Frances Tiafoe was described as "truly special" by his coach on Wednesday for dumping his appetite for cookies and candy in exchange for a place in the US Open semi-finals.
South African Wayne Ferreira, a former top six player who made the quarter-finals himself in New York in 1992, has been Tiafoe's coach since 2020.
He admitted, however, that when they started their collaboration, he wasn't immediately impressed.
"Food intake was terrible at the beginning. The effort on the practices and on the court wasn't good enough," Ferreira said Wednesday.
"He liked a lot of candy and chocolates and cookies. He'd eat at unusual times. He missed breakfast a lot...he was, in my opinion, not really professional enough."
Tiafoe became the first American man to make the semi-finals at the US Open since Andy Roddick in 2006 when he brushed aside Russia's Andrey Rublev in straight sets.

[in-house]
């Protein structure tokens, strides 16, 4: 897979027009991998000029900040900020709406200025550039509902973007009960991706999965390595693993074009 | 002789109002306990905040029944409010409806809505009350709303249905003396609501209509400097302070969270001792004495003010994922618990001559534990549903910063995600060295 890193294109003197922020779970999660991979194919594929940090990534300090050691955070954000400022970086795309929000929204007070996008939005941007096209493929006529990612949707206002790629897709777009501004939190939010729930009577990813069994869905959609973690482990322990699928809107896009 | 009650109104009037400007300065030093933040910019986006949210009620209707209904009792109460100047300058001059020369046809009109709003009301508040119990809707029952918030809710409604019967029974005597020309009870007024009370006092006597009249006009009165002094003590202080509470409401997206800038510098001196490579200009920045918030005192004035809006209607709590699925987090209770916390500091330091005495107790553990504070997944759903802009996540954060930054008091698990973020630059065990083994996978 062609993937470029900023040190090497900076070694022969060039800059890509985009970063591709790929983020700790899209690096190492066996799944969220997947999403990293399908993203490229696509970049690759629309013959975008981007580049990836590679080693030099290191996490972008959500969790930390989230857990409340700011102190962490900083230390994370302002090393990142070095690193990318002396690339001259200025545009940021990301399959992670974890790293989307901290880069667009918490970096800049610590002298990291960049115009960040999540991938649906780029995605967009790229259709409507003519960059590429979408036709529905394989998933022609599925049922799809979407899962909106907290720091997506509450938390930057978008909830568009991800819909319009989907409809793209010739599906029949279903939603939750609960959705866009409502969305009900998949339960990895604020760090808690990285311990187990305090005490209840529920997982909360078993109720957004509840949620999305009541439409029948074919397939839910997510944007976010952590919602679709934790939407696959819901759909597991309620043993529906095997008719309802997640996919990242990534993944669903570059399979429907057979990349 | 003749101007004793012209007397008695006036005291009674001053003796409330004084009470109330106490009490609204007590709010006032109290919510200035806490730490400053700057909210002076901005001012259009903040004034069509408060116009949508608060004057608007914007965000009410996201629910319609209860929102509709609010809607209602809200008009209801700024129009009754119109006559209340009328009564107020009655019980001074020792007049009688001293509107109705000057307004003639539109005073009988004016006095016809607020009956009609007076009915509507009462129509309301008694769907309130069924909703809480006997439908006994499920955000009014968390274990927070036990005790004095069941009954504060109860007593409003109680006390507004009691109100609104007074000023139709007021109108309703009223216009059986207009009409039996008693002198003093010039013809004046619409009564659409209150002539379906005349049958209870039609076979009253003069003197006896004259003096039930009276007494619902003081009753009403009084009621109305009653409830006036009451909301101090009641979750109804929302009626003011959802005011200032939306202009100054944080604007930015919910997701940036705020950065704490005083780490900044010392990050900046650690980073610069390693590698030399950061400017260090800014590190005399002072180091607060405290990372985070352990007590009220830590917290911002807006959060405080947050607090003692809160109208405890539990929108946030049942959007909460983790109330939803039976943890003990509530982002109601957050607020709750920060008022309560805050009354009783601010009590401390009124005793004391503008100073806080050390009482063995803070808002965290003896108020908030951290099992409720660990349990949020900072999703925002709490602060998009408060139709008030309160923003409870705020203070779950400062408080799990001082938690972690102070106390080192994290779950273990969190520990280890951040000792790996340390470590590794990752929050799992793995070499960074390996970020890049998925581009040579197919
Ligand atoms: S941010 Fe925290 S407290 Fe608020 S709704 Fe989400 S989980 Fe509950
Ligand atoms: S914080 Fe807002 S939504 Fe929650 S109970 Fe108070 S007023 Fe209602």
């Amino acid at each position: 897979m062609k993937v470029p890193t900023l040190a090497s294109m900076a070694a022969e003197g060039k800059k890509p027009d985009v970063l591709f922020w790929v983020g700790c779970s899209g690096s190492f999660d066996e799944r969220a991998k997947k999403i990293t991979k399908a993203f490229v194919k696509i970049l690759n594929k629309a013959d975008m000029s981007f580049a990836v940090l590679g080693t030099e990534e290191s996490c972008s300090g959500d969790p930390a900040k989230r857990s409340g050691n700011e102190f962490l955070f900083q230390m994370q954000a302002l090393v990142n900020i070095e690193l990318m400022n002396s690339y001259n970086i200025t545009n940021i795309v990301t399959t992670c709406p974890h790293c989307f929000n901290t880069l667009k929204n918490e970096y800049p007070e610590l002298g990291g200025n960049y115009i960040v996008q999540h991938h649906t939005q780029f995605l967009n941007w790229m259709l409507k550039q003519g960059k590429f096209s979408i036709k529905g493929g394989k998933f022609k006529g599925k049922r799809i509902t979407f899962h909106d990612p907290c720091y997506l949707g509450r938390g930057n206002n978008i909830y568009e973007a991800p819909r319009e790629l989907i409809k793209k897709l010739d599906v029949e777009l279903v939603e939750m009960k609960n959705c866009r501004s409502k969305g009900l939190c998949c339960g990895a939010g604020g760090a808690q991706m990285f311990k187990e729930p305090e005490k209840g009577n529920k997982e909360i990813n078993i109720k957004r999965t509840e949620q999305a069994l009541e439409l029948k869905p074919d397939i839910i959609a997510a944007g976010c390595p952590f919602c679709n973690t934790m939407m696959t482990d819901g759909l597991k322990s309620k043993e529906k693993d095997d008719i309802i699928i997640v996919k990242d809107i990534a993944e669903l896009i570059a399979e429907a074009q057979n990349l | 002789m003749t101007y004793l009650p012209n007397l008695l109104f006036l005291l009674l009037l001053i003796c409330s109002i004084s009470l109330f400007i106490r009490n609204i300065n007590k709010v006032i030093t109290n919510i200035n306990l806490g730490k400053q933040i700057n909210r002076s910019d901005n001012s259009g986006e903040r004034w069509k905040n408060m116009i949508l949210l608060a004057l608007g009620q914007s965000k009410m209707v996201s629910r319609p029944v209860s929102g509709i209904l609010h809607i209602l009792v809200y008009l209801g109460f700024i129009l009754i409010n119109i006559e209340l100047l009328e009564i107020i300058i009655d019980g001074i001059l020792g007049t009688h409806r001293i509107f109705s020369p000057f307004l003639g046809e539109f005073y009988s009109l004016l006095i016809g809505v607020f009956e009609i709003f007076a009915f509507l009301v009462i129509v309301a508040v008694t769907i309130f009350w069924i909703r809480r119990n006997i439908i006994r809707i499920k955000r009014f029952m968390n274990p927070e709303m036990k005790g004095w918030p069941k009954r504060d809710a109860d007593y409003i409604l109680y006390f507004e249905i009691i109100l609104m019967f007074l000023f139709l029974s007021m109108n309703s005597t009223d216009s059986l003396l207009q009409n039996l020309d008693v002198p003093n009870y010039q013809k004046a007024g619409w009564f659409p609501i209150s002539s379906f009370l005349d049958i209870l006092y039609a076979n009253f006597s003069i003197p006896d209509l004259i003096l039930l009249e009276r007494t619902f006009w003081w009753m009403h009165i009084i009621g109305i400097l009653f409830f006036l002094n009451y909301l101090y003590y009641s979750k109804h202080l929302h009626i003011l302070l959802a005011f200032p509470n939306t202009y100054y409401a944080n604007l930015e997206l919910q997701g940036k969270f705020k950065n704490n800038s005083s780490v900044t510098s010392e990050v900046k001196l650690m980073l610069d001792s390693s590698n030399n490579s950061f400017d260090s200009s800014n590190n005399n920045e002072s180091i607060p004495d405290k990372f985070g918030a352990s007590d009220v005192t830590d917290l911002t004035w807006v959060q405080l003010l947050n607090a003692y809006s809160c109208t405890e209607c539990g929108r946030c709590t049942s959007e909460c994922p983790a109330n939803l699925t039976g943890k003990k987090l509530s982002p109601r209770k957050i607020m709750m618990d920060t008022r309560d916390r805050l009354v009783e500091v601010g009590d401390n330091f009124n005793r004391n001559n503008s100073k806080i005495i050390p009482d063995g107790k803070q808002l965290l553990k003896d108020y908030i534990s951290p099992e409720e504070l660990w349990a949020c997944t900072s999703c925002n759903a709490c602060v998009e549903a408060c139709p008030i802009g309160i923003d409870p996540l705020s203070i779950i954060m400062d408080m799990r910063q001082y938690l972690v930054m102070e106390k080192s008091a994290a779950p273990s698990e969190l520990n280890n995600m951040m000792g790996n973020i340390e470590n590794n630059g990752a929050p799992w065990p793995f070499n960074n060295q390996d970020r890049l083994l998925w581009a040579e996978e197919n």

Roddick remains America's last home men's US Open champion from when he triumphed in 2003.
Ferreira believes the Tiafoe story is the stuff of movies.
The son of immigrants from Sierra Leone, Tiafoe is just two wins away from becoming the first African-American men's title winner in New York since Arthur Ashe in 1968.
Even if he falls in the semi-finals, Tiafoe is guaranteed to break into the world top 20 for the first time.
"It's a great story. Hopefully there will be a movie about it one day. But he has to win the Grand Slam first," added Ferreira.
"But his story is very unique, and it's a great story. He's very humble. He's a very, very nice individual. Very great heart and kind. You've got to love him. He's truly special."